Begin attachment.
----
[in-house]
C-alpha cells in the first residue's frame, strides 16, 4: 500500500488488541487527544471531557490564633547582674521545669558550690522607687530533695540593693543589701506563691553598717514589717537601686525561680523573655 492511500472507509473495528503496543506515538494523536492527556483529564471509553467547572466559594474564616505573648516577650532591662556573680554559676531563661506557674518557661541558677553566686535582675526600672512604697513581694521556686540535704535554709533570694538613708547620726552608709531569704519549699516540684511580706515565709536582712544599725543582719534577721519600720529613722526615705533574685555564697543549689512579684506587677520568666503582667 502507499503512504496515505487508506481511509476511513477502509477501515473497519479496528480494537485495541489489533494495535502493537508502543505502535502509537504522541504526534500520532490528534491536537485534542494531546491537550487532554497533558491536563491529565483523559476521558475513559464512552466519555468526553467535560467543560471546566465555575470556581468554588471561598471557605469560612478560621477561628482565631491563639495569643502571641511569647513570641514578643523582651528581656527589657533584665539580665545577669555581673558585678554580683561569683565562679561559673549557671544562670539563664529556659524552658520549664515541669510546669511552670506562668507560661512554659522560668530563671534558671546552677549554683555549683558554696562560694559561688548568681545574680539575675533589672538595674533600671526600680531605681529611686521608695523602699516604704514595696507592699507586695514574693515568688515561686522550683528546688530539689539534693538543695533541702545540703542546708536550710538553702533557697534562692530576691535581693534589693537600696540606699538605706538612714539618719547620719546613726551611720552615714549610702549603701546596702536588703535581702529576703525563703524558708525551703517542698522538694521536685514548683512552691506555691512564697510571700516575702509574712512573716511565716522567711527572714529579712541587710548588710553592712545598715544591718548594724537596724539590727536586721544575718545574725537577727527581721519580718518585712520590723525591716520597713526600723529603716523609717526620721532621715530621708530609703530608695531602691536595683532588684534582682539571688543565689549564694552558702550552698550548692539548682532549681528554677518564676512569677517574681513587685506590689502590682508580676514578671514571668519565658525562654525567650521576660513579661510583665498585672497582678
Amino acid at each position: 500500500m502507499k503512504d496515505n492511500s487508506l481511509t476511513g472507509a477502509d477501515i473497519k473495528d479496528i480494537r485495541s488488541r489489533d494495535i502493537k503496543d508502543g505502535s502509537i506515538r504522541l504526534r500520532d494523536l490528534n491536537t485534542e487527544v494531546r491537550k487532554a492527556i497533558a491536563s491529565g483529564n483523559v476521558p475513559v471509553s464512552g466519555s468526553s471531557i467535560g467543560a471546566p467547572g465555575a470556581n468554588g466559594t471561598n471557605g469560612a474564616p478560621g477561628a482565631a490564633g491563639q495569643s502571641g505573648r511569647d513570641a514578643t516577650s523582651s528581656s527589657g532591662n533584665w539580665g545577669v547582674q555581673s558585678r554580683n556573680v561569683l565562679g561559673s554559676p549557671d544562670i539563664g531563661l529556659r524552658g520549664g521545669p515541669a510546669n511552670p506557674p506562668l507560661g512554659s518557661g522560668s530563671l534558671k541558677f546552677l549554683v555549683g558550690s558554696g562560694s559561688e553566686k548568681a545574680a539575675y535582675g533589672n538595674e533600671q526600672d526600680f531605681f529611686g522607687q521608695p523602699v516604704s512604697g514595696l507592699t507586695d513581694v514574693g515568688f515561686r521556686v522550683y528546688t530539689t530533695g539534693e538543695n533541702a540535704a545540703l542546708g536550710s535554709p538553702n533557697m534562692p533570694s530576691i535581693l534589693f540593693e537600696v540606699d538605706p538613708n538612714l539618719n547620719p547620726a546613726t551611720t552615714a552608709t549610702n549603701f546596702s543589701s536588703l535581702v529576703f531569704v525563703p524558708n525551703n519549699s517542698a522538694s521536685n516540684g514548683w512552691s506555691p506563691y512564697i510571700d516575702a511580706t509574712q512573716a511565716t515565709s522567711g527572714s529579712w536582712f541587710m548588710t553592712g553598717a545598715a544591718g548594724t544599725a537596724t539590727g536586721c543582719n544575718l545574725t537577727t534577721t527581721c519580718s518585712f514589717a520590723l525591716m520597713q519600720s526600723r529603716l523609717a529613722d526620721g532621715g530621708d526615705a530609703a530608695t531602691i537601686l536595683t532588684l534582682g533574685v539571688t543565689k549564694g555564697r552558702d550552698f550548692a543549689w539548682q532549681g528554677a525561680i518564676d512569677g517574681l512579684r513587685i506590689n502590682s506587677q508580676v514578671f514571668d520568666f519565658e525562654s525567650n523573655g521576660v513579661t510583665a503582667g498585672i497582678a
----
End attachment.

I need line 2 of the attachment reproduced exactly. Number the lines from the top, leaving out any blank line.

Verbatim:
C-alpha cells in the first residue's frame, strides 16, 4: 500500500488488541487527544471531557490564633547582674521545669558550690522607687530533695540593693543589701506563691553598717514589717537601686525561680523573655 492511500472507509473495528503496543506515538494523536492527556483529564471509553467547572466559594474564616505573648516577650532591662556573680554559676531563661506557674518557661541558677553566686535582675526600672512604697513581694521556686540535704535554709533570694538613708547620726552608709531569704519549699516540684511580706515565709536582712544599725543582719534577721519600720529613722526615705533574685555564697543549689512579684506587677520568666503582667 502507499503512504496515505487508506481511509476511513477502509477501515473497519479496528480494537485495541489489533494495535502493537508502543505502535502509537504522541504526534500520532490528534491536537485534542494531546491537550487532554497533558491536563491529565483523559476521558475513559464512552466519555468526553467535560467543560471546566465555575470556581468554588471561598471557605469560612478560621477561628482565631491563639495569643502571641511569647513570641514578643523582651528581656527589657533584665539580665545577669555581673558585678554580683561569683565562679561559673549557671544562670539563664529556659524552658520549664515541669510546669511552670506562668507560661512554659522560668530563671534558671546552677549554683555549683558554696562560694559561688548568681545574680539575675533589672538595674533600671526600680531605681529611686521608695523602699516604704514595696507592699507586695514574693515568688515561686522550683528546688530539689539534693538543695533541702545540703542546708536550710538553702533557697534562692530576691535581693534589693537600696540606699538605706538612714539618719547620719546613726551611720552615714549610702549603701546596702536588703535581702529576703525563703524558708525551703517542698522538694521536685514548683512552691506555691512564697510571700516575702509574712512573716511565716522567711527572714529579712541587710548588710553592712545598715544591718548594724537596724539590727536586721544575718545574725537577727527581721519580718518585712520590723525591716520597713526600723529603716523609717526620721532621715530621708530609703530608695531602691536595683532588684534582682539571688543565689549564694552558702550552698550548692539548682532549681528554677518564676512569677517574681513587685506590689502590682508580676514578671514571668519565658525562654525567650521576660513579661510583665498585672497582678